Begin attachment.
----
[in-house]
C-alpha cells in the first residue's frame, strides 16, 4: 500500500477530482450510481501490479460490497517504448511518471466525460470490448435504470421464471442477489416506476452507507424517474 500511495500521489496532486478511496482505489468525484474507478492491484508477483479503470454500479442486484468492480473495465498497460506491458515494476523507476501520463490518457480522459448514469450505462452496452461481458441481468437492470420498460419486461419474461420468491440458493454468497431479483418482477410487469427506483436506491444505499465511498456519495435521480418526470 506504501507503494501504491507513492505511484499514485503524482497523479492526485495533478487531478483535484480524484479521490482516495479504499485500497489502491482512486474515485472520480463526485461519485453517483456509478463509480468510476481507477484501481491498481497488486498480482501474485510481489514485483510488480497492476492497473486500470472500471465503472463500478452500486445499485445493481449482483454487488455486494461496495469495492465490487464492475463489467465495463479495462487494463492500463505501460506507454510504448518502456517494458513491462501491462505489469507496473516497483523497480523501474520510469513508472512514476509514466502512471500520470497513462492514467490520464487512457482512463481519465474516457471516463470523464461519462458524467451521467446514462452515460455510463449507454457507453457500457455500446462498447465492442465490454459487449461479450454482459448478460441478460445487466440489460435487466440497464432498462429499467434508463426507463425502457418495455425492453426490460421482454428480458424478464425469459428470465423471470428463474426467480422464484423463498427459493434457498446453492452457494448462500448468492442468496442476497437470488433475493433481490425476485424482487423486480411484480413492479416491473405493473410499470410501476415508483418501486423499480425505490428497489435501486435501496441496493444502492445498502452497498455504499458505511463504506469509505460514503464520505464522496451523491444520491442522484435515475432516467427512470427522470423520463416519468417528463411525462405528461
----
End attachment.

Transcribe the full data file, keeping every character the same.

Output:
[in-house]
C-alpha cells in the first residue's frame, strides 16, 4: 500500500477530482450510481501490479460490497517504448511518471466525460470490448435504470421464471442477489416506476452507507424517474 500511495500521489496532486478511496482505489468525484474507478492491484508477483479503470454500479442486484468492480473495465498497460506491458515494476523507476501520463490518457480522459448514469450505462452496452461481458441481468437492470420498460419486461419474461420468491440458493454468497431479483418482477410487469427506483436506491444505499465511498456519495435521480418526470 506504501507503494501504491507513492505511484499514485503524482497523479492526485495533478487531478483535484480524484479521490482516495479504499485500497489502491482512486474515485472520480463526485461519485453517483456509478463509480468510476481507477484501481491498481497488486498480482501474485510481489514485483510488480497492476492497473486500470472500471465503472463500478452500486445499485445493481449482483454487488455486494461496495469495492465490487464492475463489467465495463479495462487494463492500463505501460506507454510504448518502456517494458513491462501491462505489469507496473516497483523497480523501474520510469513508472512514476509514466502512471500520470497513462492514467490520464487512457482512463481519465474516457471516463470523464461519462458524467451521467446514462452515460455510463449507454457507453457500457455500446462498447465492442465490454459487449461479450454482459448478460441478460445487466440489460435487466440497464432498462429499467434508463426507463425502457418495455425492453426490460421482454428480458424478464425469459428470465423471470428463474426467480422464484423463498427459493434457498446453492452457494448462500448468492442468496442476497437470488433475493433481490425476485424482487423486480411484480413492479416491473405493473410499470410501476415508483418501486423499480425505490428497489435501486435501496441496493444502492445498502452497498455504499458505511463504506469509505460514503464520505464522496451523491444520491442522484435515475432516467427512470427522470423520463416519468417528463411525462405528461